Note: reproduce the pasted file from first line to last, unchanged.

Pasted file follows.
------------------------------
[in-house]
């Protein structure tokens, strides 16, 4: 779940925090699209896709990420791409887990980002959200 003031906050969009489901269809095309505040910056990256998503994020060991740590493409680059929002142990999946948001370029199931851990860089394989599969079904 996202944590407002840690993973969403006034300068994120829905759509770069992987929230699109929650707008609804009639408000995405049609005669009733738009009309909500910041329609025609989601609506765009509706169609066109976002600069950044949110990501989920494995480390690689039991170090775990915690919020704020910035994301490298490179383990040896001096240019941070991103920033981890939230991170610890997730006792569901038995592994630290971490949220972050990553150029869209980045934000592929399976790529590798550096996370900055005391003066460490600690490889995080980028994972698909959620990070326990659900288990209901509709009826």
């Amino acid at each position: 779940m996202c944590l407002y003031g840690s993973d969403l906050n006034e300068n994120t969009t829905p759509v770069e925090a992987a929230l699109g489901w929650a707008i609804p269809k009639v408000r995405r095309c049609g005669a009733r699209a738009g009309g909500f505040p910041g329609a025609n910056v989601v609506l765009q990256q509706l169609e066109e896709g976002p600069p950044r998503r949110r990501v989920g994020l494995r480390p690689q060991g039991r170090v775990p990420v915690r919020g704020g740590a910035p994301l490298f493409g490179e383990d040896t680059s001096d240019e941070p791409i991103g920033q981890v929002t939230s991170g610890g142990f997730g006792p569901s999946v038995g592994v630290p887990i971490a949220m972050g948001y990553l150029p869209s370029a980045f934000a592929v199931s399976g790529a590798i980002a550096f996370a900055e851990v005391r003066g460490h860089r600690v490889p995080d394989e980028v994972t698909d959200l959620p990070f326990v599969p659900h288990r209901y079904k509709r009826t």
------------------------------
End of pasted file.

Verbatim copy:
[in-house]
């Protein structure tokens, strides 16, 4: 779940925090699209896709990420791409887990980002959200 003031906050969009489901269809095309505040910056990256998503994020060991740590493409680059929002142990999946948001370029199931851990860089394989599969079904 996202944590407002840690993973969403006034300068994120829905759509770069992987929230699109929650707008609804009639408000995405049609005669009733738009009309909500910041329609025609989601609506765009509706169609066109976002600069950044949110990501989920494995480390690689039991170090775990915690919020704020910035994301490298490179383990040896001096240019941070991103920033981890939230991170610890997730006792569901038995592994630290971490949220972050990553150029869209980045934000592929399976790529590798550096996370900055005391003066460490600690490889995080980028994972698909959620990070326990659900288990209901509709009826």
């Amino acid at each position: 779940m996202c944590l407002y003031g840690s993973d969403l906050n006034e300068n994120t969009t829905p759509v770069e925090a992987a929230l699109g489901w929650a707008i609804p269809k009639v408000r995405r095309c049609g005669a009733r699209a738009g009309g909500f505040p910041g329609a025609n910056v989601v609506l765009q990256q509706l169609e066109e896709g976002p600069p950044r998503r949110r990501v989920g994020l494995r480390p690689q060991g039991r170090v775990p990420v915690r919020g704020g740590a910035p994301l490298f493409g490179e383990d040896t680059s001096d240019e941070p791409i991103g920033q981890v929002t939230s991170g610890g142990f997730g006792p569901s999946v038995g592994v630290p887990i971490a949220m972050g948001y990553l150029p869209s370029a980045f934000a592929v199931s399976g790529a590798i980002a550096f996370a900055e851990v005391r003066g460490h860089r600690v490889p995080d394989e980028v994972t698909d959200l959620p990070f326990v599969p659900h288990r209901y079904k509709r009826t």